And then, not long ago, I was seized with the desire to knit. My sister had her first child, the one that Gram never knew, a little girl. And the desire to knit her a blanket was nearly intolerable. Knitting blankets is what aunts do for their baby nieces. And so I did. I learned to knit from a series of books. I am not a coordinated woman, and it finally took a book about knitting for small children to bang the basic motions into me. But once I began, I could not stop. And I thought of them every moment. Of how much I wish I'd listened to some of what they knew. Of how badly I wish I'd been able to distinguish between their desire to make me in their image and their desire to simply teach me what I knew. Of how much easier this would have been if they could have showed me, hand over paper-thin hand.

I am still not sure how much nostalgia for them I have. I find them easier to live with as anxious memories, for it is easier to distinguish between sorrow and pleasure, to sort out the things I liked best, and try and leave the others behind. And all I can do to assuage the memory (the ghost) of my failures to understand, and theirs as well, is to knit for the great-grandchildren they did not live to see, but believed in so fervently.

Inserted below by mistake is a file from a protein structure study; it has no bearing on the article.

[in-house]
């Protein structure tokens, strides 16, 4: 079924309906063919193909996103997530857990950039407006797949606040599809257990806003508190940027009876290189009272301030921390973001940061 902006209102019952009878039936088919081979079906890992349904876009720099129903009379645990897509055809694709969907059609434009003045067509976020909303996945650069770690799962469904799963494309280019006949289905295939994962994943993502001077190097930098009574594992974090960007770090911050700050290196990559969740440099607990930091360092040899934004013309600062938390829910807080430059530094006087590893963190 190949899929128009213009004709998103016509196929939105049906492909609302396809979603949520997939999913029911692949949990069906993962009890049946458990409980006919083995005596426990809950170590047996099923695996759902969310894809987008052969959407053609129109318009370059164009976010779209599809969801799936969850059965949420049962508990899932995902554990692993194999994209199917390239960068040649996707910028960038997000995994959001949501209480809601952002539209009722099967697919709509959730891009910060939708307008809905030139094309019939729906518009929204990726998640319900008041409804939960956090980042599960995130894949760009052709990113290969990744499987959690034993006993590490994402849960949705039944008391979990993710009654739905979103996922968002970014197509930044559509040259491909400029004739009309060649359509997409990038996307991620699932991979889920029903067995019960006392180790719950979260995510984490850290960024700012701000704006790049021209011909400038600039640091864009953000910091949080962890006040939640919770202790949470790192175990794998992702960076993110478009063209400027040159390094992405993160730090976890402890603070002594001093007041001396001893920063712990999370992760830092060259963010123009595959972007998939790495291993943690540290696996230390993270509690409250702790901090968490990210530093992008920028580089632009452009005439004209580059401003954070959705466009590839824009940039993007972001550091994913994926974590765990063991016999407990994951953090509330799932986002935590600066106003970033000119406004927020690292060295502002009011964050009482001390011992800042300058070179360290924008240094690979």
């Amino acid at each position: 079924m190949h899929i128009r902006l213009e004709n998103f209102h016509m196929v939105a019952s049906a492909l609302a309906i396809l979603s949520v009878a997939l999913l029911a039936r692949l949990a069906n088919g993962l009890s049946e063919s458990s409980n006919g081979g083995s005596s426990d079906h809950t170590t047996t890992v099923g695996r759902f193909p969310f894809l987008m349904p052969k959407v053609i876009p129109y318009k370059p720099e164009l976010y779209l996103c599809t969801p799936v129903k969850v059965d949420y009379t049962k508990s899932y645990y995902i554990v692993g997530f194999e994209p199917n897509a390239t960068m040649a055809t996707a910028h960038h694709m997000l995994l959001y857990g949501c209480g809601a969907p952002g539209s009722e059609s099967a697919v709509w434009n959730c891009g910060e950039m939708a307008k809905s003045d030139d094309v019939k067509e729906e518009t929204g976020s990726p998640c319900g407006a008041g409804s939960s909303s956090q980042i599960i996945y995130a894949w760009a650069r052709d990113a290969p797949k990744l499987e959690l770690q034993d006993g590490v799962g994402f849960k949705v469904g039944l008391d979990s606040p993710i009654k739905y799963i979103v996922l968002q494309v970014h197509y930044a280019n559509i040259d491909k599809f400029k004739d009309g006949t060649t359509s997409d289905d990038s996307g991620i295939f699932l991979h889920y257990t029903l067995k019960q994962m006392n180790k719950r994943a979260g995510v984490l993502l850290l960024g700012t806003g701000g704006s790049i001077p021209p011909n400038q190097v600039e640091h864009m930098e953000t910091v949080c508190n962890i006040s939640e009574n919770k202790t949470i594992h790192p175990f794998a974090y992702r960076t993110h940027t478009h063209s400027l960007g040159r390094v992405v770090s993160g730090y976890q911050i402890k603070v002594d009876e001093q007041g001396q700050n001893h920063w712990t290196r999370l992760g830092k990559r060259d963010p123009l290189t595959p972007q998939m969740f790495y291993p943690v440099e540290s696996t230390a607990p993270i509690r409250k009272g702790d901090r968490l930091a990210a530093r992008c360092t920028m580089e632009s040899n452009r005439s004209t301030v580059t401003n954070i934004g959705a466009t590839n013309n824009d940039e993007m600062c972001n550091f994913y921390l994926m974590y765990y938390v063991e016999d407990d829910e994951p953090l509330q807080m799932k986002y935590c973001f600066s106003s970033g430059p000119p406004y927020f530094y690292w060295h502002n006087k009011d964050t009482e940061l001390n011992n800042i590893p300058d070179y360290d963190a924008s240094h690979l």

Denise said...

What's the title and author of the knitting book that did the trick for you? I've been wanting to learn how to knit myself, and it never occurred to me to seek out a book intended for kids.

Karen said...

Hi, Sharon. Aunt Karen here. I have read and re-read your entry about Gran and Aunnie and feel I should respond. You were so eloquent in your tally of Barbara's flaws.Now let's set the record straight.
First and foremost, Barbara loved you. She was not perfect and made a lot of mistakes, but she never stopped loving you. Aunt Helen was crazy. I mean that literally, a fact that your parents knew very well, and remarked upon more than once. Why, I wonder, did they leave very young children with two elderly people living on fixed incomes, one of whom was nuts, for a week at a time? Hmmm - perhaps free babysitting and purchase of school clothes was a factor? But this is about you and your relationship with your grandmother, isn't it? Let's get back on track.